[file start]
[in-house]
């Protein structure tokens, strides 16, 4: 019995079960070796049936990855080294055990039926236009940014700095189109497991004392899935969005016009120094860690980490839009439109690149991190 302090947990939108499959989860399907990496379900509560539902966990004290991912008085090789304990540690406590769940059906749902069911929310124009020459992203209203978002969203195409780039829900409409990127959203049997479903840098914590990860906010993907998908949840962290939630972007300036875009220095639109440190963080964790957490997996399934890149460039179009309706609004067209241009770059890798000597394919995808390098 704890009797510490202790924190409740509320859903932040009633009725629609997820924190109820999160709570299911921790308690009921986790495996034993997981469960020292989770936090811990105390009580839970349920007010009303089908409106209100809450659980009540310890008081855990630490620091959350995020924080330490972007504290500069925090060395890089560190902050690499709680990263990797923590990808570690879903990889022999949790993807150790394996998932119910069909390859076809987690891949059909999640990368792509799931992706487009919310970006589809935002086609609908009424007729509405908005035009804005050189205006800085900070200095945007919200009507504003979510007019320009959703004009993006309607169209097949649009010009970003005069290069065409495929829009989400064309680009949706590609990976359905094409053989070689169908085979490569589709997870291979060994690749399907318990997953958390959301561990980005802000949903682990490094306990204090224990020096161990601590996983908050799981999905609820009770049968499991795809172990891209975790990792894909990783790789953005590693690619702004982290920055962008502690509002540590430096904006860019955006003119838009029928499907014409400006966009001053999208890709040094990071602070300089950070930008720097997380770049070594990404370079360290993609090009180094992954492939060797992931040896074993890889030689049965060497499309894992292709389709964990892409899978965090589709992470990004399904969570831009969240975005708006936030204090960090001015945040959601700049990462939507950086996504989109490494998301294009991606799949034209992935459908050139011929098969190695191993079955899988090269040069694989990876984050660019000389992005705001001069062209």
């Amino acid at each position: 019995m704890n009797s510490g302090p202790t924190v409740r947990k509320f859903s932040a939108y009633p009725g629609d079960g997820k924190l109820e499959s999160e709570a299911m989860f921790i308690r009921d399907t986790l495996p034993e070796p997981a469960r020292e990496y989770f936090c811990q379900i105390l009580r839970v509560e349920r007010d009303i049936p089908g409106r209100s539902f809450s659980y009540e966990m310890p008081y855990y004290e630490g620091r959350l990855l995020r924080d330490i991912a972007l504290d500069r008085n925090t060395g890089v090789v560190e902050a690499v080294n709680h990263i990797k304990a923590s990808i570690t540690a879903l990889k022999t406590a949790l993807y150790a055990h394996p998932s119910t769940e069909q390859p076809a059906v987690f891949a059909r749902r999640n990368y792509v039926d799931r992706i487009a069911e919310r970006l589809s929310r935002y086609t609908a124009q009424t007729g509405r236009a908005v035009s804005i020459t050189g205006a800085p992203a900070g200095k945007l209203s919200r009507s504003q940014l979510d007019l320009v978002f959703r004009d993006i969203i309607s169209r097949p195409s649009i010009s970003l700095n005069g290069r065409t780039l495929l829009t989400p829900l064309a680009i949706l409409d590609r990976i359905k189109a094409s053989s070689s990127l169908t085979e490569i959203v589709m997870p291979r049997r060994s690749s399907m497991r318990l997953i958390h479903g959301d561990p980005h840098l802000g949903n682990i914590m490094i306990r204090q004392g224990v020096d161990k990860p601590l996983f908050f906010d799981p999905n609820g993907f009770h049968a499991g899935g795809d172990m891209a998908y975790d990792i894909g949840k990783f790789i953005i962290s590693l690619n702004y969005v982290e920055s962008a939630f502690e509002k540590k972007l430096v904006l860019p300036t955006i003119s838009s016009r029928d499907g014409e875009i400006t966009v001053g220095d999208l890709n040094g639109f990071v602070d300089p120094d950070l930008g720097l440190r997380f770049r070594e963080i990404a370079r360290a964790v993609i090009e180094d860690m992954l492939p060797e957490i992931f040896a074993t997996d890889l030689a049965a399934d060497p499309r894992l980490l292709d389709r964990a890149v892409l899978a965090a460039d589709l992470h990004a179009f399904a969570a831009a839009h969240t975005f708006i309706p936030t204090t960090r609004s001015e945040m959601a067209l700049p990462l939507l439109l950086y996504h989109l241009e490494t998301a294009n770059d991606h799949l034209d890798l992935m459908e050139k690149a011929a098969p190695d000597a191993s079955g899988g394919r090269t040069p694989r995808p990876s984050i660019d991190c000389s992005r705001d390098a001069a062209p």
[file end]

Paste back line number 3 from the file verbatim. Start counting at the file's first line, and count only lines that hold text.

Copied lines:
């Amino acid at each position: 019995m704890n009797s510490g302090p202790t924190v409740r947990k509320f859903s932040a939108y009633p009725g629609d079960g997820k924190l109820e499959s999160e709570a299911m989860f921790i308690r009921d399907t986790l495996p034993e070796p997981a469960r020292e990496y989770f936090c811990q379900i105390l009580r839970v509560e349920r007010d009303i049936p089908g409106r209100s539902f809450s659980y009540e966990m310890p008081y855990y004290e630490g620091r959350l990855l995020r924080d330490i991912a972007l504290d500069r008085n925090t060395g890089v090789v560190e902050a690499v080294n709680h990263i990797k304990a923590s990808i570690t540690a879903l990889k022999t406590a949790l993807y150790a055990h394996p998932s119910t769940e069909q390859p076809a059906v987690f891949a059909r749902r999640n990368y792509v039926d799931r992706i487009a069911e919310r970006l589809s929310r935002y086609t609908a124009q009424t007729g509405r236009a908005v035009s804005i020459t050189g205006a800085p992203a900070g200095k945007l209203s919200r009507s504003q940014l979510d007019l320009v978002f959703r004009d993006i969203i309607s169209r097949p195409s649009i010009s970003l700095n005069g290069r065409t780039l495929l829009t989400p829900l064309a680009i949706l409409d590609r990976i359905k189109a094409s053989s070689s990127l169908t085979e490569i959203v589709m997870p291979r049997r060994s690749s399907m497991r318990l997953i958390h479903g959301d561990p980005h840098l802000g949903n682990i914590m490094i306990r204090q004392g224990v020096d161990k990860p601590l996983f908050f906010d799981p999905n609820g993907f009770h049968a499991g899935g795809d172990m891209a998908y975790d990792i894909g949840k990783f790789i953005i962290s590693l690619n702004y969005v982290e920055s962008a939630f502690e509002k540590k972007l430096v904006l860019p300036t955006i003119s838009s016009r029928d499907g014409e875009i400006t966009v001053g220095d999208l890709n040094g639109f990071v602070d300089p120094d950070l930008g720097l440190r997380f770049r070594e963080i990404a370079r360290a964790v993609i090009e180094d860690m992954l492939p060797e957490i992931f040896a074993t997996d890889l030689a049965a399934d060497p499309r894992l980490l292709d389709r964990a890149v892409l899978a965090a460039d589709l992470h990004a179009f399904a969570a831009a839009h969240t975005f708006i309706p936030t204090t960090r609004s001015e945040m959601a067209l700049p990462l939507l439109l950086y996504h989109l241009e490494t998301a294009n770059d991606h799949l034209d890798l992935m459908e050139k690149a011929a098969p190695d000597a191993s079955g899988g394919r090269t040069p694989r995808p990876s984050i660019d991190c000389s992005r705001d390098a001069a062209p």